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Comment: Where data is stored (Score 1) 241

by darealpat (#36395324) Attached to: Google Asks 'Who Cares Where Your Data Is?'

...does impact on security (real and perceived, which impacts on trust).

One can say that it is more important to trust the provider of the data storage than to trust the location. What makes any particular location untrustworthy if not the security that one can bring to bear? One provider may simply not be able to be as disciplined with their security protocols than another, while being in an area that is deemed to be more secure...like comparing Palo Alto and Namibia.

Microsoft

Microsoft Ready To Talk Windows On ARM 342

Posted by timothy
from the hole-in-the-marketshare-dike dept.
An anonymous reader writes "After many months of working in secret, Microsoft is nearly ready to start talking about its plans to bring Windows to ARM-based processors. However, while the company is set to discuss the effort at next month's Consumer Electronics Show, there is still a lot that must be done before such products can hit the market. Among the steps needed is for hardware makers to create ARM-compatible drivers, a time-consuming effort that explains in part why Microsoft is talking about the initiative well ahead of any products being ready. Meanwhile, Ubuntu is already starting to ship on some ARM devices and running on many others."
The Internet

Bank of America Buying Abusive Domain Names 249

Posted by timothy
from the get-out-your-thesaurus dept.
Nite_Hawk writes "Bank of America has snapped up hundreds of abusive domain names for its senior executives and board members in what is being perceived as a defensive strategy against the future publication of damaging insider info from whistleblowing website WikiLeaks. According to Domain Name Wire, the US bank has been aggressively registering domain names including its board of directors' and senior executives' names followed by 'sucks' and 'blows.'"
GUI

10 Dos and Don'ts To Make Sysadmins' Lives Easier 246

Posted by timothy
from the sorry-dave-can't-let-you-do-that dept.
CowboyRobot writes "Tom Limoncelli has a piece in 'Queue' summarizing the Computer-Human Interaction for Management of Information Technology's list of how to make software that is easy to install, maintain, and upgrade. FTA: '#2. DON'T make the administrative interface a GUI. System administrators need a command-line tool for constructing repeatable processes. Procedures are best documented by providing commands that we can copy and paste from the procedure document to the command line.'"
The Media

BYTE Is Coming Back 185

Posted by timothy
from the has-it-been-12-years-already dept.
harrymcc writes "More than a dozen years after its death, BYTE magazine is still the most beloved computer magazine of all time — the one that employees of every other tech mag got used to being compared unfavorably with. And now it's being revived, in the form of a new BYTE.com. The new version isn't replicating the focus of the old BYTE — it's focused on the use of consumer tech products in a business environment — and I'm pretty positive it won't feature Robert Tinney's art or epic Jerry Pournelle columns. But I'm glad to see the legendary brand back in use rather than sitting in limbo."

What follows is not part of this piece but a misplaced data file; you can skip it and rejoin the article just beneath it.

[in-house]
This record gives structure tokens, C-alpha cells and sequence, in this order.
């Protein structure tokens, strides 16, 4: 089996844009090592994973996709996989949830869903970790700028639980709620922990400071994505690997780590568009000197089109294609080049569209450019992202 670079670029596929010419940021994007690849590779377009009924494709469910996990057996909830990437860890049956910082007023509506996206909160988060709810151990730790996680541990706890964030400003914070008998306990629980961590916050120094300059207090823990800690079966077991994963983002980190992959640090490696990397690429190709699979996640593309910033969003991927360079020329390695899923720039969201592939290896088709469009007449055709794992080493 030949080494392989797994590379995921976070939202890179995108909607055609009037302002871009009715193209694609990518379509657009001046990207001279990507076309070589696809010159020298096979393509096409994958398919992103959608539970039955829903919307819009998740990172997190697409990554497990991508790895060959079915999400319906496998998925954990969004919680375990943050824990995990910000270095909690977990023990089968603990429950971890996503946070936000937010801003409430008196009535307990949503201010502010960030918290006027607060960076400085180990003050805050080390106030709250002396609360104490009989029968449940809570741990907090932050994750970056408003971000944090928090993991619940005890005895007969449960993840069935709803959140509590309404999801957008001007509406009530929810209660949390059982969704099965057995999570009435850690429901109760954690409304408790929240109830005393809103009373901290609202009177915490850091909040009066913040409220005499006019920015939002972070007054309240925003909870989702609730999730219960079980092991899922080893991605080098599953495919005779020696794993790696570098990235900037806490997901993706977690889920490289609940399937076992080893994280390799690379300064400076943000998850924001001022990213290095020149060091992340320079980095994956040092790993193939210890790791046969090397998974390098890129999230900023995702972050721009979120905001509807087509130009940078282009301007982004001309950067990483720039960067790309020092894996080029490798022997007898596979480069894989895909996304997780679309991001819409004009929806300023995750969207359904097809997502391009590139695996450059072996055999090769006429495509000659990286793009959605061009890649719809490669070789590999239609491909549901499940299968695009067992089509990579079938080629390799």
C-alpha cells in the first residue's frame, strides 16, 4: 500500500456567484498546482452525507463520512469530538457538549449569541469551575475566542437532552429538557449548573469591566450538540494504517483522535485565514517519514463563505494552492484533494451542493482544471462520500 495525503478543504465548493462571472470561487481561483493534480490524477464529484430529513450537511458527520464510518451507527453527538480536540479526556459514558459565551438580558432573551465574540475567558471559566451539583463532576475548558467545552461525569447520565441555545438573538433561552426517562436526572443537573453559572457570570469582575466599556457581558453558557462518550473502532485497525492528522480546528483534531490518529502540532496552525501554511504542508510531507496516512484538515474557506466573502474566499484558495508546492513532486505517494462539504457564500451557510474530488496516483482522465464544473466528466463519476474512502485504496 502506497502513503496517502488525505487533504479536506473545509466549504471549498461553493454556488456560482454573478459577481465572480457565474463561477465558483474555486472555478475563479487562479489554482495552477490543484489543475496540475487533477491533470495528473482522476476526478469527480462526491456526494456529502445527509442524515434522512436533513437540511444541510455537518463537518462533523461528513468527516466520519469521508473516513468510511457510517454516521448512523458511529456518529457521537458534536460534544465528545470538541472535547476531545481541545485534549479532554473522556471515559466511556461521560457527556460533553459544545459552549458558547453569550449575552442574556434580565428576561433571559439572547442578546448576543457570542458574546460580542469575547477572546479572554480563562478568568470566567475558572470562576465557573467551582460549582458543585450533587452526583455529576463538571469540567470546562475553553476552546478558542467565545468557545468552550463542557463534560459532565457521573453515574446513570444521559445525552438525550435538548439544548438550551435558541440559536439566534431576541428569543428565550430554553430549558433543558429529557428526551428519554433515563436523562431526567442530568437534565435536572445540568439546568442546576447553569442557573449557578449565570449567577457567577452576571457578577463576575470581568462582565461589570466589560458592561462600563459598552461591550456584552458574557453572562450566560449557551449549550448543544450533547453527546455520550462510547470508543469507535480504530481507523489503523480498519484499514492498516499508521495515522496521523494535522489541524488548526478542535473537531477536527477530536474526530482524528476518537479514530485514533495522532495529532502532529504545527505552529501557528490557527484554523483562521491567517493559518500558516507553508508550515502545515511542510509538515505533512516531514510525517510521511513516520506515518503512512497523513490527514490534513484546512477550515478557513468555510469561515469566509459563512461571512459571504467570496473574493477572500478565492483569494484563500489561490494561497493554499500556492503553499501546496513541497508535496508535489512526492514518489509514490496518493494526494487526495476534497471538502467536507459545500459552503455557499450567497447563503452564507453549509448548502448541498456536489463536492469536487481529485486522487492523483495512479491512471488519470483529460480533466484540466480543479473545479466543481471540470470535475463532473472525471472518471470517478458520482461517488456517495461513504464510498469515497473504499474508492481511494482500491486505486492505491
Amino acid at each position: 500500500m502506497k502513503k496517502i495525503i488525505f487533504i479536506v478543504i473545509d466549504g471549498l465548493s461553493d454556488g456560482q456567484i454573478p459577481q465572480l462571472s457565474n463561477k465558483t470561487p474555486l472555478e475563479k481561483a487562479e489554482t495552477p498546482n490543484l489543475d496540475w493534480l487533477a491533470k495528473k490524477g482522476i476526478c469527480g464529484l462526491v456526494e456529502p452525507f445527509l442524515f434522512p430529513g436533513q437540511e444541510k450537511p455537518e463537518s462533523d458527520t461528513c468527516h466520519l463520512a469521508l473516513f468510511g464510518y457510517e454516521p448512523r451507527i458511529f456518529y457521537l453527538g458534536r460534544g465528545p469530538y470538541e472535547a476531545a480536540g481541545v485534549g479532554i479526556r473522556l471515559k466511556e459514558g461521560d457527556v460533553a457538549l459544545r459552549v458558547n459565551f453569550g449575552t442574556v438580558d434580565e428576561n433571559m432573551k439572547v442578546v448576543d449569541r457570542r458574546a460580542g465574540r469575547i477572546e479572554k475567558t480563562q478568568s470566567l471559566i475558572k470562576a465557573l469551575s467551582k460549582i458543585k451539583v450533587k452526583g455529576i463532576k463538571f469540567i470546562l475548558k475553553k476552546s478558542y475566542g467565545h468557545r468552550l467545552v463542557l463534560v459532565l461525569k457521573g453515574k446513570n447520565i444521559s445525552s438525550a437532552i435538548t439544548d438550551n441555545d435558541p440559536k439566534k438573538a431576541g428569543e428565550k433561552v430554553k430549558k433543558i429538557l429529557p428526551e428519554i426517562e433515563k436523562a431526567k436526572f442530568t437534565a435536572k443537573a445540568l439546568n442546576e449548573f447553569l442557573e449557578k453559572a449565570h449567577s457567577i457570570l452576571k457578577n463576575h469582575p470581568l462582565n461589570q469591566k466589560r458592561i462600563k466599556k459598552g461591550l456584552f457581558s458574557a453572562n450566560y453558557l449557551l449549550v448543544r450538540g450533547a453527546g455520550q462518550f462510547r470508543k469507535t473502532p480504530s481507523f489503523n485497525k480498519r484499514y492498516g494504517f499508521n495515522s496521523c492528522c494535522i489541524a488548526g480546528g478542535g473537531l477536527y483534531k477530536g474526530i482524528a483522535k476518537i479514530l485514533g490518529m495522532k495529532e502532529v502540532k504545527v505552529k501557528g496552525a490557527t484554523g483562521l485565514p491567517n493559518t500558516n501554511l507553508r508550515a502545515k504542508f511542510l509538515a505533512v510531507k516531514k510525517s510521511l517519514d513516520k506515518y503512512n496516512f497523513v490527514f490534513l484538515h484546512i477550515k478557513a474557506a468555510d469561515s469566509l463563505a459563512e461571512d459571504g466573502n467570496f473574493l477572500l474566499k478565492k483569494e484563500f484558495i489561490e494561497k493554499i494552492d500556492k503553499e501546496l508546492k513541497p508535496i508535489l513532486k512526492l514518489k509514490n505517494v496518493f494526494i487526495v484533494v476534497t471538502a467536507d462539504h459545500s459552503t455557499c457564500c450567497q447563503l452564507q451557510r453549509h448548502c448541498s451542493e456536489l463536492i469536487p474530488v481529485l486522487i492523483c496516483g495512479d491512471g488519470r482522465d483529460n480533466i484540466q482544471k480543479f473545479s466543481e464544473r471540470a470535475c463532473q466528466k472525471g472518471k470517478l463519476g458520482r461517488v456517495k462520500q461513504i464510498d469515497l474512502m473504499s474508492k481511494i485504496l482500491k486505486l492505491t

Microsoft

New Windows Kernel Vulnerability Bypasses UAC 303

Posted by timothy
from the happy-thanksgiving-everyone dept.
xsee writes "A new vulnerability in the Windows kernel was disclosed Wednesday that could allow malware to attain administrative privileges by bypassing User Account Control (UAC). Combined with the unpatched Internet Explorer vulnerability in the wild this could be a very bad omen for Windows users."
Social Networks

The Ethics of Social Games 75

Posted by Soulskill
from the push-button-for-endorphins dept.
Gamespot is running a story about the ethics and morality of the social games market, which in recent years has exploded to involve hundreds of millions of players. Between micro-transactions, getting players to recruit friends, and the thin line between compelling games and addictive games, there are plenty of opportunities for developers to stray into shady practices. Quoting: "The most successful social games to date have used very simple gameplay mechanics, encouraging neither strategy nor dexterity but regular interaction with the game ... Although undeniably successful, the existing social game framework has been the subject of much debate among game developers from every corner of the game industry, from the mainstream to the indie community. Some, like Super Meat Boy creator Edmund McMillen, are particularly strident in their assessment. 'Social games tend to have a really seedy and abusive means of manipulation that they use to rope people in and keep them in,' McMillen said. 'People are so tricked into that that they'll actually spend real money on something that does absolutely nothing, nothing at all.'

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